FEMA Avoids Addressing Incidents of Sexual and Workplace Harassment in Its Puerto Rico Office

Invitations to sexual threesomes from bosses, unsolicited comments about clothing, sexual organs and the carrying of firearms, and even forceful kisses in the workplace are some of the types of gender-based violence incidents that Puerto Rican female employees have experienced from supervisors and co-workers in the Puerto Rico office of the Federal Emergency Management Agency (FEMA), which oversees the recovery process after Hurricanes Irma and María made landfall in 2017. The Center for Investigative Journalism (CPI, in Spanish) received and confirmed these confidences through 13 testimonies from people who work or have worked for FEMA in Puerto Rico and who decided to tell their stories after the publication in March of an investigation by this media outlet that revealed a pattern of workplace harassment in the External Affairs Office of the federal agency, with at least six cases officially reported. There is now a total of 16 cases that the CPI has documented, the majority of which are from women who have officially filed complaints against several FEMA workers in Puerto Rico for alleged situations of sexual harassment, workplace harassment, persecution, intimidation, or discrimination due to age and gender during the job recruitment process and promotion. Some of these cases, which took place between 2018 and 2020, have remained unaddressed for more than three years and in certain instances, the employer keeps the people who filed the complaint close to their alleged aggressors and they have not been given any remedies. The CPI requested reactions and interviews on this matter for every claim related to FEMA, both local, regional, and the agency’s central office, but all refused to be interviewed and responded with general statements that do not address the questions asked and the issues reported.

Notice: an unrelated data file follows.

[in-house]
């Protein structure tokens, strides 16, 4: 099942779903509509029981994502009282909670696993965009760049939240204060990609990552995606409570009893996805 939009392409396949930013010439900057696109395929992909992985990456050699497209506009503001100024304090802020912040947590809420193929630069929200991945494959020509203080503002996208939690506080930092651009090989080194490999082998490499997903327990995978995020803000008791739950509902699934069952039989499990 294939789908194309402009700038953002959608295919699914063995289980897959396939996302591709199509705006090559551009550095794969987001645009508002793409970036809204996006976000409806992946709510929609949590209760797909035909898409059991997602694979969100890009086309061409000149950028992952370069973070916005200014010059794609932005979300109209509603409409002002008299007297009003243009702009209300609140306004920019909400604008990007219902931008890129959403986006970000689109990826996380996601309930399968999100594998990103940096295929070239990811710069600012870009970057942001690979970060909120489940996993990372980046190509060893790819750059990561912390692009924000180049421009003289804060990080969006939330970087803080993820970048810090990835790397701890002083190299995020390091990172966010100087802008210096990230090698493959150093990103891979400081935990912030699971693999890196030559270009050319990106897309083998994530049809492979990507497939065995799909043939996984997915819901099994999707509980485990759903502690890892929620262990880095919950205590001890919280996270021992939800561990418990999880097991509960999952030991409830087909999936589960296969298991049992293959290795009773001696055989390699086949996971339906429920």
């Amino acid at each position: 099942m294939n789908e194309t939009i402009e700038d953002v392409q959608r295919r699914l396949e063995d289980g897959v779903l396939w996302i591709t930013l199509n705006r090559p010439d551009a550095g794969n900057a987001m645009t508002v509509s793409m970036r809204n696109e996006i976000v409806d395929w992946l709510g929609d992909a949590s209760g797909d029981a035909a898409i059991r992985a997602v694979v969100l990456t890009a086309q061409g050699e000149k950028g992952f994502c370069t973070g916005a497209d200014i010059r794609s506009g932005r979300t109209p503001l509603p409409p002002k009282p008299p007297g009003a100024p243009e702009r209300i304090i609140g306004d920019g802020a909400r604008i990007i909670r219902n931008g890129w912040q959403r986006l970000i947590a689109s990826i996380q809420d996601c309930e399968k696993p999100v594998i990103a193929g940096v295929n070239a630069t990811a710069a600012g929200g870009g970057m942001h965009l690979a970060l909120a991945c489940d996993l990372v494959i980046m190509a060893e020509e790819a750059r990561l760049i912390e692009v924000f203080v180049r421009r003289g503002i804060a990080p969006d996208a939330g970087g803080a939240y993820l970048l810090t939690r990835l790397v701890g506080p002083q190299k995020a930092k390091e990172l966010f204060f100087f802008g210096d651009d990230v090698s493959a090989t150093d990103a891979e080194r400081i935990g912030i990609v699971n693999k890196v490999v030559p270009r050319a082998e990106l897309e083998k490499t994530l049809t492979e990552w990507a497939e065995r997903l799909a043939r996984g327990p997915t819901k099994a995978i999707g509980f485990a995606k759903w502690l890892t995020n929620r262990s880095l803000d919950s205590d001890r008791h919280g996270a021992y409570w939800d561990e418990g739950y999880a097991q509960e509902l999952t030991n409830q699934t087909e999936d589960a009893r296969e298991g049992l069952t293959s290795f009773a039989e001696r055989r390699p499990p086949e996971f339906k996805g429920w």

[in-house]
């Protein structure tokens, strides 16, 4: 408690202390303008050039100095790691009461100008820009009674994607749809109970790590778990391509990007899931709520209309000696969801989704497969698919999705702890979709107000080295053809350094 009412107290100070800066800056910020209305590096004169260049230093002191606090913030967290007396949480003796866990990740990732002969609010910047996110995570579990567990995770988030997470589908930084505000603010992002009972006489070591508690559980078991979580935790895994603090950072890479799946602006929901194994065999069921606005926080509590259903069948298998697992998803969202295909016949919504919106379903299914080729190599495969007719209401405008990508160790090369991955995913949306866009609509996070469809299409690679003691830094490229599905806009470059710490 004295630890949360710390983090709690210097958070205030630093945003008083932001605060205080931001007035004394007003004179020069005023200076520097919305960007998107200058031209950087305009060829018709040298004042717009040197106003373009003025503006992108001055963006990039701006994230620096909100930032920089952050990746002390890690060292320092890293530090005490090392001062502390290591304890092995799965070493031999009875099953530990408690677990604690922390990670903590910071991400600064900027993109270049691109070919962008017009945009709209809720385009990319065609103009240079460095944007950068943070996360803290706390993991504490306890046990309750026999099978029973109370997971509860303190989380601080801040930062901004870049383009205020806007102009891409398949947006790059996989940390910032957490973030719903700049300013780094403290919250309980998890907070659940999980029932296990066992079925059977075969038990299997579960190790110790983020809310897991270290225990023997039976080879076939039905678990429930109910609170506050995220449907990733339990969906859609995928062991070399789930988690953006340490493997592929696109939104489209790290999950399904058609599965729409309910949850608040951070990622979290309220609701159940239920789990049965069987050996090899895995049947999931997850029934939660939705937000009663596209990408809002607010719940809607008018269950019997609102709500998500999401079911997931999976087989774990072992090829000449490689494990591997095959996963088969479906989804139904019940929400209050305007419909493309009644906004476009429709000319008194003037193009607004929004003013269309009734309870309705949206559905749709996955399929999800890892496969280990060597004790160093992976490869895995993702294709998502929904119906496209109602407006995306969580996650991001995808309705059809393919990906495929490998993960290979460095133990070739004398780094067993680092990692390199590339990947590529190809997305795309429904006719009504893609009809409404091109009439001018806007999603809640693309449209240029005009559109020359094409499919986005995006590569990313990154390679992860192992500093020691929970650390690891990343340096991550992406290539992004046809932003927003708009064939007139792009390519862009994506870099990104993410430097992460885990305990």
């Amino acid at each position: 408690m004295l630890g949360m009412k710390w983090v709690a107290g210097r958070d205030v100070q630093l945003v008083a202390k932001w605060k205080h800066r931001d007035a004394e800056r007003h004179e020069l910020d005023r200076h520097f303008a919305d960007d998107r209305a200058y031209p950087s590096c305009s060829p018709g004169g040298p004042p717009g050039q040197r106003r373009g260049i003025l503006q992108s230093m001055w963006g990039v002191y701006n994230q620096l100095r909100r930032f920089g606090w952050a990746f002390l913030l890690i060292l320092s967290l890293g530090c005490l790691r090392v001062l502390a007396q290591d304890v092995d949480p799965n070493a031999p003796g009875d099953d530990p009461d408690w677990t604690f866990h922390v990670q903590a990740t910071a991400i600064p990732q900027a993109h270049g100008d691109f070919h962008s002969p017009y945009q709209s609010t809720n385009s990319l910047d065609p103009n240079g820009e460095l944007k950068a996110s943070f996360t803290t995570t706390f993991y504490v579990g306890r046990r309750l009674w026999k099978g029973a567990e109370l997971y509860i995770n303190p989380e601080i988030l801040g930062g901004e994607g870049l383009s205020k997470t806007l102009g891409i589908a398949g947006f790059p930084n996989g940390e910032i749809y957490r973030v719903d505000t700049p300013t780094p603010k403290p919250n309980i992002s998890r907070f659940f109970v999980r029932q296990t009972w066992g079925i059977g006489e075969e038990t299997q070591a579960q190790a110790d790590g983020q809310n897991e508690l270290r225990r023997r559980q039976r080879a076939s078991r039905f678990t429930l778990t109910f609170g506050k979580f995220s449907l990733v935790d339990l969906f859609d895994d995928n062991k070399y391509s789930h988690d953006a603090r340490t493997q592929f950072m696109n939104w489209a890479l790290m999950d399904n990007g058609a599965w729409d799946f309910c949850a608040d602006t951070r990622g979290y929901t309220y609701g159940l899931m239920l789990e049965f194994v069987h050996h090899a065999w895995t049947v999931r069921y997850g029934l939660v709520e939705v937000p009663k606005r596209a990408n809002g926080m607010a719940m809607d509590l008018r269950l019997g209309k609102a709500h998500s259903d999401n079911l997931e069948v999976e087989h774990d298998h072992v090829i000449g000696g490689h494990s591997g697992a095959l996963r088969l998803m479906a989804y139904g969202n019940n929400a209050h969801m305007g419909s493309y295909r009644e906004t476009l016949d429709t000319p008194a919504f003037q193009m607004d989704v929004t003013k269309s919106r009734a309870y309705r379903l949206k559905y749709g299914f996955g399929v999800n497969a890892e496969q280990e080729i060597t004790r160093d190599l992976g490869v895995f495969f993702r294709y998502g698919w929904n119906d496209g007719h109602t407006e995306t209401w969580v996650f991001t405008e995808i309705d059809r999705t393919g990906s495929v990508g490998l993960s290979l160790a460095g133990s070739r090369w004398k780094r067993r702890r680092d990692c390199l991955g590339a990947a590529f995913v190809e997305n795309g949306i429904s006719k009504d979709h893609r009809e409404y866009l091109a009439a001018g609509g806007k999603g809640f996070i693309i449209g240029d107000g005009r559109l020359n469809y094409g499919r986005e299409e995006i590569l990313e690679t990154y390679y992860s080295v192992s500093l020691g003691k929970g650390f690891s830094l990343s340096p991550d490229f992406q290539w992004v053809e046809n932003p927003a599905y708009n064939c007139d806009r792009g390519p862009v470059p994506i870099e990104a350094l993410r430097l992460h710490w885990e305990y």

Municipal Response to Disasters in Puerto Rico Cost Candidates Their Re-elections

Ten of the 20 towns in Puerto Rico that have received a lower percentage of the recovery funds approved by the Federal Emergency Management Agency (FEMA) had new mayors taking office in January. The most notorious case is Vieques, which had only received 4.9% of the $51.3 million that FEMA obligated before the November 2020 elections, the Center for Investigative Journalism (CPI, in Spanish) found when comparing the funds allocated with the amount of money disbursed as of that date. In addition to the island municipality, the rest of the towns that elected new mayors and that had low percentages of FEMA money in their coffers were Culebra (7.3%), Adjuntas (9.6%), Patillas (14.8%), Arecibo (16.1%), Santa Isabel (18.3%), Lares (22.6%), Corozal (23.5%), San Lorenzo (24.1%) and Ponce (24.5%). There is a perception that after an emergency, the person closest to the residents are the mayors. However, research shows that this is not so in all cases, especially after Hurricane María in 2017 and the earthquakes in 2020.

Communities in Puerto Rico will Remain at the Mercy of Water Rationing and Flooding for Several Years

In the Cubuy neighborhood in Canóvanas, having a cistern — sometimes two, or even three — is indispensable to deal with the unpredictability of the potable water service. When there is no such option, you have to resort to gallons, buckets or containers to store the liquid. Madeline Negrón, 48, a resident of the Eva Flores sector of this neighborhood, is witness to that, and she says it doesn’t take a hurricane, storm or a drought for the pipes to be empty for up to three days straight. When Hurricane María struck in 2017, the roughly 10 residents who live in this area had to wait several weeks before water service was restored. The situation is much worse in times of droughts, since Cubuy and other neighborhoods in Canóvanas are among the first sectors to get rationed when the levels of the Carraízo reservoir — located in Trujillo Alto — drop.